In a large bowl mix together spinach, ricotta, egg, grated Parmesan and season with freshly ground black pepper, sea salt and nutmeg.

Meanwhile heat a large pot of salted water.

The author thinks of the next step as the “tricky bit”: Drop a spoonful of the mix on a floured board, dust your hands with flour and flap it from one hand to the other to give it the proper shape and get rid of the extra flour. This method worked better than I had expected. But you could also try to dust a spoonful (tbsp) of the mix with some flour and carefully roll it with your hands into the desired shape. Works well, too.

Cautiously drop them into the pot with the simmering water, but not too many at once. They are done, as soon as they float on the surface again, which takes about two to three minutes. Remove with a skimmer.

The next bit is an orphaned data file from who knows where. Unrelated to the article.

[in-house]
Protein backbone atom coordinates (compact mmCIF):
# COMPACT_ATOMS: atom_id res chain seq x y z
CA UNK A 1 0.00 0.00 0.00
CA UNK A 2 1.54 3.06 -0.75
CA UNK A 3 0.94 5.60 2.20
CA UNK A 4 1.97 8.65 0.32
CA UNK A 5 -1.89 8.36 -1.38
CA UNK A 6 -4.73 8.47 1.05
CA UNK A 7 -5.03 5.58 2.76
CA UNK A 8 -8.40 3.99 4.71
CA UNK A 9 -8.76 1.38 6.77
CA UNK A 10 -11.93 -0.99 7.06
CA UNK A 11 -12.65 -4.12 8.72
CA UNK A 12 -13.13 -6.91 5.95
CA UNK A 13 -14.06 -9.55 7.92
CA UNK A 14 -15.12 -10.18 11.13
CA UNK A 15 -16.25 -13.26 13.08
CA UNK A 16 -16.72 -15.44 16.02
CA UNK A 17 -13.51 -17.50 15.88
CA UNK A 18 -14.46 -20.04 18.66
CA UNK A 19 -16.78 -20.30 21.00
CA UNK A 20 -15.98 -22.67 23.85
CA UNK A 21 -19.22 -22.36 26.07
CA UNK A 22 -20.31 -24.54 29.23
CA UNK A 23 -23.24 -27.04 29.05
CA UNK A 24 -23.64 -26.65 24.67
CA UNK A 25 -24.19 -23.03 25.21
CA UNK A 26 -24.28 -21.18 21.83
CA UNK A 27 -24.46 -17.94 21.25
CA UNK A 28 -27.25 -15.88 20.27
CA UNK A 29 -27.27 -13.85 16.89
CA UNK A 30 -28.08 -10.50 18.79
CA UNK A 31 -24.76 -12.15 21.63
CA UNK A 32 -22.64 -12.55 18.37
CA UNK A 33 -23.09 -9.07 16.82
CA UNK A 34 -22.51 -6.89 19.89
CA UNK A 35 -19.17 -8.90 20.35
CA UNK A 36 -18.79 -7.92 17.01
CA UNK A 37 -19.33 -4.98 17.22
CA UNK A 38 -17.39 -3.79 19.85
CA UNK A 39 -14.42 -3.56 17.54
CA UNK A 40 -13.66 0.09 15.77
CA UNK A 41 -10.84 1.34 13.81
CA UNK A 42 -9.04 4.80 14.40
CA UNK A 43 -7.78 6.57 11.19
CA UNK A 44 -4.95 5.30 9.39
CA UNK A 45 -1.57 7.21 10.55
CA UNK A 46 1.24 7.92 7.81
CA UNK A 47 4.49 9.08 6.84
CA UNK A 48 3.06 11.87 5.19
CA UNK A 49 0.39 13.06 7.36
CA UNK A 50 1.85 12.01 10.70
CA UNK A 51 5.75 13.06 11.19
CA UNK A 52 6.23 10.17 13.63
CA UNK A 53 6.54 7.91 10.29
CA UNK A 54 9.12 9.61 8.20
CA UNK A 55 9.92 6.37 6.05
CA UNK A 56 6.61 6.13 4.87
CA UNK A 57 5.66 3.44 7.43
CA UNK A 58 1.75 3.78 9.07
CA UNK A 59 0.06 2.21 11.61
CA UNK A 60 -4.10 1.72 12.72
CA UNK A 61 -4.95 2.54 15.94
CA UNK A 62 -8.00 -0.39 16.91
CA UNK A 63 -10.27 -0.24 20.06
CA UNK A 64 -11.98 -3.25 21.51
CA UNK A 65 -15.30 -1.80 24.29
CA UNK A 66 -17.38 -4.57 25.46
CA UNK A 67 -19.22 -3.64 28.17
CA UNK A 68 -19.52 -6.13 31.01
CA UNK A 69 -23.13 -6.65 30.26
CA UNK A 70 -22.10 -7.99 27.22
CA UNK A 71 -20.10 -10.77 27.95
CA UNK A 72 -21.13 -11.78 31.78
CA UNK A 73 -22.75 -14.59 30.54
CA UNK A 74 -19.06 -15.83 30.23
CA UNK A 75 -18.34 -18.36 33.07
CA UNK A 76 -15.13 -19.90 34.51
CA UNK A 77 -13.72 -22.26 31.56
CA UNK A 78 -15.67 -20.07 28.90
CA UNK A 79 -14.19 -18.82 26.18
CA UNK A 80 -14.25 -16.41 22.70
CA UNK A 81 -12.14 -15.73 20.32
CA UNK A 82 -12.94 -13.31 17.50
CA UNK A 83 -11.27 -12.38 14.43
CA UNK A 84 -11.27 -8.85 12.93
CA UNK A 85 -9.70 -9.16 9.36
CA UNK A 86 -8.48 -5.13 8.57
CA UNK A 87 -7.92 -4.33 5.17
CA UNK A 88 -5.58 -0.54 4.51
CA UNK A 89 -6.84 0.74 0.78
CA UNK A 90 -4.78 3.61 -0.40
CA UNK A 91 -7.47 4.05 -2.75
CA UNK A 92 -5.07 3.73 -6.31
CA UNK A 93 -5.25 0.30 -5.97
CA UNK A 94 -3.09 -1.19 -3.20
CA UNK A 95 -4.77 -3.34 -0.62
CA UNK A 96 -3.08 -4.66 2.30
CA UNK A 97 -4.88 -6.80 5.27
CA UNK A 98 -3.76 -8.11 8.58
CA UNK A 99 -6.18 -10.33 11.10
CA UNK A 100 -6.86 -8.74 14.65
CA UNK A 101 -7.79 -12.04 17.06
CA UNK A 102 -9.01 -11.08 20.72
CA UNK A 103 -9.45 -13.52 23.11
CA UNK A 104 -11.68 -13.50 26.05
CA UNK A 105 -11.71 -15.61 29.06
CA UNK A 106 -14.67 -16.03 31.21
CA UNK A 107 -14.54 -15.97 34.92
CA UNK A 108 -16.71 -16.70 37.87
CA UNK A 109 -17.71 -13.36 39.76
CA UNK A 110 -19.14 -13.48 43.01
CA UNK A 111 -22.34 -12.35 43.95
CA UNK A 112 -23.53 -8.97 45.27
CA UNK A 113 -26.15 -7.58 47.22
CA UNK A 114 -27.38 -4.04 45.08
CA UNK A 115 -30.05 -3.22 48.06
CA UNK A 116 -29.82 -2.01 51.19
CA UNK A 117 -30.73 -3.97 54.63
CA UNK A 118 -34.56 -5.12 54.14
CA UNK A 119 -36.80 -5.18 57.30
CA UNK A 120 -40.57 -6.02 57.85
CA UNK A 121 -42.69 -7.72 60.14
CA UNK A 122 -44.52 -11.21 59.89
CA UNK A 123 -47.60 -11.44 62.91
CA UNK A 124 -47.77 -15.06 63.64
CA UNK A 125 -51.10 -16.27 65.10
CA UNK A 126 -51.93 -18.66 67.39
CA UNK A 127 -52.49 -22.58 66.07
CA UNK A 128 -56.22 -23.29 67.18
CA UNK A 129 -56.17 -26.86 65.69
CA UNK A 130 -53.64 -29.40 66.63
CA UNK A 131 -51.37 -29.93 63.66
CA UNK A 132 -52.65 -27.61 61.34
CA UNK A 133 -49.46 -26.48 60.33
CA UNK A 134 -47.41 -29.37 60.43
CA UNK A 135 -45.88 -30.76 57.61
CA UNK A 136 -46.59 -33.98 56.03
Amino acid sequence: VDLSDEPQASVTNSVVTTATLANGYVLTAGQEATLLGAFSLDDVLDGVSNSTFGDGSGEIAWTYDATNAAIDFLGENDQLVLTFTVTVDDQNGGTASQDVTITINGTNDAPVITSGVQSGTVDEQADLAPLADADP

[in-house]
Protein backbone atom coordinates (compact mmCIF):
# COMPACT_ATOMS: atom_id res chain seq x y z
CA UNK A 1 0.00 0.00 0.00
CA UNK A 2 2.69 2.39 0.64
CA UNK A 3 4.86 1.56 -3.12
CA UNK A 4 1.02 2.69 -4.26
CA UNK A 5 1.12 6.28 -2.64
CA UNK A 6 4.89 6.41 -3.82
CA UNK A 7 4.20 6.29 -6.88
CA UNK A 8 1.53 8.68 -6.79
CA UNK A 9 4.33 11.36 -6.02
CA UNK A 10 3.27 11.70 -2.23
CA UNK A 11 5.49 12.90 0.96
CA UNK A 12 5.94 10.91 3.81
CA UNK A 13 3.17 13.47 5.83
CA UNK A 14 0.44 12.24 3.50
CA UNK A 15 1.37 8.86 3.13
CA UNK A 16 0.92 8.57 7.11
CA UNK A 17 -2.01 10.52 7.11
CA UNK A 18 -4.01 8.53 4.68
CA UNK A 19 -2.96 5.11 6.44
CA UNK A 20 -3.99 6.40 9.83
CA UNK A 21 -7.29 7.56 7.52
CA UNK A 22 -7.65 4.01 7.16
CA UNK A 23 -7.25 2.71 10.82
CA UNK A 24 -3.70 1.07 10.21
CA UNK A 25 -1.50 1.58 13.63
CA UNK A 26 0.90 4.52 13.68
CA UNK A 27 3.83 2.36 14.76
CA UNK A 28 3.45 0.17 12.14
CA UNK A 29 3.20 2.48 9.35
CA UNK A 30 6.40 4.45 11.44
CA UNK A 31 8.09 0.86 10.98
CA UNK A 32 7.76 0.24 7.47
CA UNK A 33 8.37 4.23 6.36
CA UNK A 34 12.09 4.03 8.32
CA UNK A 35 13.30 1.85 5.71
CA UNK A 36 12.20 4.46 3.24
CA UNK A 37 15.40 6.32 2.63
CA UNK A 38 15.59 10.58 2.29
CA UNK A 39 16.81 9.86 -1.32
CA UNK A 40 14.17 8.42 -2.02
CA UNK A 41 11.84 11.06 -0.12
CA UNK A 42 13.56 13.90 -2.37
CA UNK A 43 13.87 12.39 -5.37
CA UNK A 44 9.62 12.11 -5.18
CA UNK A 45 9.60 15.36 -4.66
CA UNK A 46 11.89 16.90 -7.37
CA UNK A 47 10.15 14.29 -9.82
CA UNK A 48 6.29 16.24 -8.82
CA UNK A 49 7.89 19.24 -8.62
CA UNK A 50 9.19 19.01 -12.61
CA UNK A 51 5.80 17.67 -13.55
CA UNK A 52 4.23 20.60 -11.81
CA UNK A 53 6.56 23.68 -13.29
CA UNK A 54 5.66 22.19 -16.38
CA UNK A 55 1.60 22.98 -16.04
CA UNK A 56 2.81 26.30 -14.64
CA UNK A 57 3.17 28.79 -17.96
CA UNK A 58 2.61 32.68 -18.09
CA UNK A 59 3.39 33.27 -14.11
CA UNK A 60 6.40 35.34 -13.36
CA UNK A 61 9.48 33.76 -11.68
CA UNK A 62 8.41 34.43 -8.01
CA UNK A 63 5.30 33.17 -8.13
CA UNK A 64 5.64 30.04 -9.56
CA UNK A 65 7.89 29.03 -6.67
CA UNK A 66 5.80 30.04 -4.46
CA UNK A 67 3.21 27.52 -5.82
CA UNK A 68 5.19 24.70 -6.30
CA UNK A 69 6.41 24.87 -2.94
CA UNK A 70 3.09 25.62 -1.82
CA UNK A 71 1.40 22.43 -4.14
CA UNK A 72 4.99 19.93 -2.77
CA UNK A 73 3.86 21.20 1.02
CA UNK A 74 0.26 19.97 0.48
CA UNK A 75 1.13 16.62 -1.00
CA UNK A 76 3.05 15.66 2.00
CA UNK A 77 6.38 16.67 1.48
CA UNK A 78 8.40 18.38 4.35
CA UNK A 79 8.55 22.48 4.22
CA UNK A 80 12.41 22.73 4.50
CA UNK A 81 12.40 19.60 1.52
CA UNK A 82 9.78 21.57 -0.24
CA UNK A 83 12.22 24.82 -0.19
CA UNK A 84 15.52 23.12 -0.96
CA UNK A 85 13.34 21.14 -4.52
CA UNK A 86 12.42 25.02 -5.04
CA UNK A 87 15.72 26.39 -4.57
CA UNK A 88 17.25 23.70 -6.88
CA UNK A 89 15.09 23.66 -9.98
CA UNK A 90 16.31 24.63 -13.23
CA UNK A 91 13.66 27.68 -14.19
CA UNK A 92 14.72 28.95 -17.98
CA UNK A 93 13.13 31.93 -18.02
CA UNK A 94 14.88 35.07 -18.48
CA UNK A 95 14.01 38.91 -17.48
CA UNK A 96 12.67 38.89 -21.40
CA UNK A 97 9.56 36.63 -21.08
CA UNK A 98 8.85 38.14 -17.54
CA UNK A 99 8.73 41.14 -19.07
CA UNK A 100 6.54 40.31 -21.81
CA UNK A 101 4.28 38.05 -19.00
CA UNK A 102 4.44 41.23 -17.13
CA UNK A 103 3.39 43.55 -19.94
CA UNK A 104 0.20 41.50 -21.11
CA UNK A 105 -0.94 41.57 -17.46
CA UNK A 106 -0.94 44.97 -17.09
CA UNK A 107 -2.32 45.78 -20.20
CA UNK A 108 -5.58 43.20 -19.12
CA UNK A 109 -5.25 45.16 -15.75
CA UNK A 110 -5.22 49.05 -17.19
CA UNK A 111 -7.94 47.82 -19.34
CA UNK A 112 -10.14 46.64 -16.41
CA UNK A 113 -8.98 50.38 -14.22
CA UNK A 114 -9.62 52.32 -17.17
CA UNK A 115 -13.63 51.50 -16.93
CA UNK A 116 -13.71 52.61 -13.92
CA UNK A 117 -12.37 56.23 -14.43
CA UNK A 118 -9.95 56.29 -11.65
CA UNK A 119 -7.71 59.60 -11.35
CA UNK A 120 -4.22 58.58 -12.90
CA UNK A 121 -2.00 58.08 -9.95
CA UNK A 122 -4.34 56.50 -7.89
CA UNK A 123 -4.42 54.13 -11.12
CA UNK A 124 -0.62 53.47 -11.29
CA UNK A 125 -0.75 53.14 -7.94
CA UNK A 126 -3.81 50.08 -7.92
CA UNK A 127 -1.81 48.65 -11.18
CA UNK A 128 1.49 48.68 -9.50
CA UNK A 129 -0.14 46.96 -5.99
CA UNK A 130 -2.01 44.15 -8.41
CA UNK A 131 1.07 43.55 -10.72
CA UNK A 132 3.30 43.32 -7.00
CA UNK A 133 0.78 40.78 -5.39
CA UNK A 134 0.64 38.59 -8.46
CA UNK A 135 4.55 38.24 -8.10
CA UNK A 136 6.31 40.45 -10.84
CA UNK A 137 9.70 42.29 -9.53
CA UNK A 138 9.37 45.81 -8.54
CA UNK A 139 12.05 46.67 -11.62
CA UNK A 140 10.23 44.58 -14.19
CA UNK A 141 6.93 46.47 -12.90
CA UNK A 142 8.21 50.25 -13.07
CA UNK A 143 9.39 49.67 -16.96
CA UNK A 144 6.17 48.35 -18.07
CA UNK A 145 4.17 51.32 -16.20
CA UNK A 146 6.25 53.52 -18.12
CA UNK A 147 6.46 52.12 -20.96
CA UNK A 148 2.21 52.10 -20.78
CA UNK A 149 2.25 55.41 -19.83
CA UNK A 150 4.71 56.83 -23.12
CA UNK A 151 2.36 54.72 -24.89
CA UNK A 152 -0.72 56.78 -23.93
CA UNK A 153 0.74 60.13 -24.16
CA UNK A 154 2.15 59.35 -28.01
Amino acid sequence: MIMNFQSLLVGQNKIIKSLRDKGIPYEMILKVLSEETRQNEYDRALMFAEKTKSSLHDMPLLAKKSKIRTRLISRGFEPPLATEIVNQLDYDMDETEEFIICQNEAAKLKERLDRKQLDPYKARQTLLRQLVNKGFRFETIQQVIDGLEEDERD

Heat some butter in a pan and add the Strozzapreti as well as the cherry tomatoes (these are not in the original recipe, but added a nice fruity touch). Sauté for one or two minutes and shake the pan occasionally, then serve on a plate with freshly ground pepper and grated Parmesan.

Strozzapreti with sauteed cherry tomatoes

Recipe source: adapted from A Tale of 12 Kitchens, p.94

Prep time & cooking: 20-30min.

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Ingredients (serves 2-3):

200g spinach

175g ricotta

30g grated Parmesan

1 egg

freshly ground black pepper

sea salt

freshly ground nutmeg

flour for cutting board and hands

50g butter

100g cherry tomatoes, halved or quartered

to serve: grated Parmesan and freshly ground black pepper